Editor's Note: What if most terrorism isn’t really terrorism? In past decades, much of what we call terrorism today would have been seen as insurgent violence, revolutionary war, or civil war: a group like the Islamic State, which uses tanks as well as suicide bombing, is a prime example of an organization that is wrongly classified as a terrorist group. John Mueller of Ohio State University and Mark Stewart of the University of Newcastle in Australia unpack this definitional confusion and argue that it leads to a gross misunderstanding of the true threat we face.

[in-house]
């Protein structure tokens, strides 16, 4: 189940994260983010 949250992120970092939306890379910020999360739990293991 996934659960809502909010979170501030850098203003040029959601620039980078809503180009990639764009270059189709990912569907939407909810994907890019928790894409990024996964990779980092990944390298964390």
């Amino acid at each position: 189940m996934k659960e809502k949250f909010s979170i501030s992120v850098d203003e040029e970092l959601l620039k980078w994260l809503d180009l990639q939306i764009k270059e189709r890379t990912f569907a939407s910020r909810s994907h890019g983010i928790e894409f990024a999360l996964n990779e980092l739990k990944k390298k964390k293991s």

Mark Stewart is a civil engineer at the University of Newcastle in Australia. Along with John Mueller, a political scientist at Ohio State University and senior fellow at the Cato Institute, he is the author of “Chasing Ghosts: The Policing of Terrorism,” recently published by Oxford University Press.
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Editor’s Note: Blowhards and wannabes pose a dilemma for domestic counterterrorism. On the one hand, if a fool makes empty threats that he (yes, it’s usually a he) can’t make good on, it seems an overreaction to jail him and throw away the key. On the other hand, incompetent fools can and do kill people, and ignoring their rantings risks at least a few successful attacks.